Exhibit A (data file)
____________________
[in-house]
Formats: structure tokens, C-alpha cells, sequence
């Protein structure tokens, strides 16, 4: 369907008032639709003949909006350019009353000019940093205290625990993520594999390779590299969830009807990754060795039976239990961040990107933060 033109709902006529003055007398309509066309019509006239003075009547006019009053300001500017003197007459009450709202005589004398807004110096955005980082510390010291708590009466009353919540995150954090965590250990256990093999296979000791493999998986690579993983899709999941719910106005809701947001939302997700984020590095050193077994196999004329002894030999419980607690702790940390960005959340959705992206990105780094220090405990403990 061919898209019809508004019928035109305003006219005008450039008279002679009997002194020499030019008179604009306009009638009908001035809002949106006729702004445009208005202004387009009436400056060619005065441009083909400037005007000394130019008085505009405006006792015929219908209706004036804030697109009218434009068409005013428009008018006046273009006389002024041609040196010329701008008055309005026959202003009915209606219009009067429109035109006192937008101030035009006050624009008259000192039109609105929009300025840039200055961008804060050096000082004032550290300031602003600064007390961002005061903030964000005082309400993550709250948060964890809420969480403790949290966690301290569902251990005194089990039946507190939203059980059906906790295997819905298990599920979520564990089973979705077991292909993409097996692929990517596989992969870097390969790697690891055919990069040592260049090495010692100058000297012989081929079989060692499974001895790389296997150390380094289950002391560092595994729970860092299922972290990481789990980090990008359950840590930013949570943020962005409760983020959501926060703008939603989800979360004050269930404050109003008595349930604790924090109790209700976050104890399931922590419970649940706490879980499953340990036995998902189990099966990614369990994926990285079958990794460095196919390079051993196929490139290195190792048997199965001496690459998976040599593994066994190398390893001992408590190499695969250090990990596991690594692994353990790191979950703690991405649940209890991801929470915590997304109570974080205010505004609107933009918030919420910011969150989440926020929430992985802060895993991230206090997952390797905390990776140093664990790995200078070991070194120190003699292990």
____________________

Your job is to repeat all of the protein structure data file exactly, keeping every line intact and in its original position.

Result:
[in-house]
Formats: structure tokens, C-alpha cells, sequence
């Protein structure tokens, strides 16, 4: 369907008032639709003949909006350019009353000019940093205290625990993520594999390779590299969830009807990754060795039976239990961040990107933060 033109709902006529003055007398309509066309019509006239003075009547006019009053300001500017003197007459009450709202005589004398807004110096955005980082510390010291708590009466009353919540995150954090965590250990256990093999296979000791493999998986690579993983899709999941719910106005809701947001939302997700984020590095050193077994196999004329002894030999419980607690702790940390960005959340959705992206990105780094220090405990403990 061919898209019809508004019928035109305003006219005008450039008279002679009997002194020499030019008179604009306009009638009908001035809002949106006729702004445009208005202004387009009436400056060619005065441009083909400037005007000394130019008085505009405006006792015929219908209706004036804030697109009218434009068409005013428009008018006046273009006389002024041609040196010329701008008055309005026959202003009915209606219009009067429109035109006192937008101030035009006050624009008259000192039109609105929009300025840039200055961008804060050096000082004032550290300031602003600064007390961002005061903030964000005082309400993550709250948060964890809420969480403790949290966690301290569902251990005194089990039946507190939203059980059906906790295997819905298990599920979520564990089973979705077991292909993409097996692929990517596989992969870097390969790697690891055919990069040592260049090495010692100058000297012989081929079989060692499974001895790389296997150390380094289950002391560092595994729970860092299922972290990481789990980090990008359950840590930013949570943020962005409760983020959501926060703008939603989800979360004050269930404050109003008595349930604790924090109790209700976050104890399931922590419970649940706490879980499953340990036995998902189990099966990614369990994926990285079958990794460095196919390079051993196929490139290195190792048997199965001496690459998976040599593994066994190398390893001992408590190499695969250090990990596991690594692994353990790191979950703690991405649940209890991801929470915590997304109570974080205010505004609107933009918030919420910011969150989440926020929430992985802060895993991230206090997952390797905390990776140093664990790995200078070991070194120190003699292990």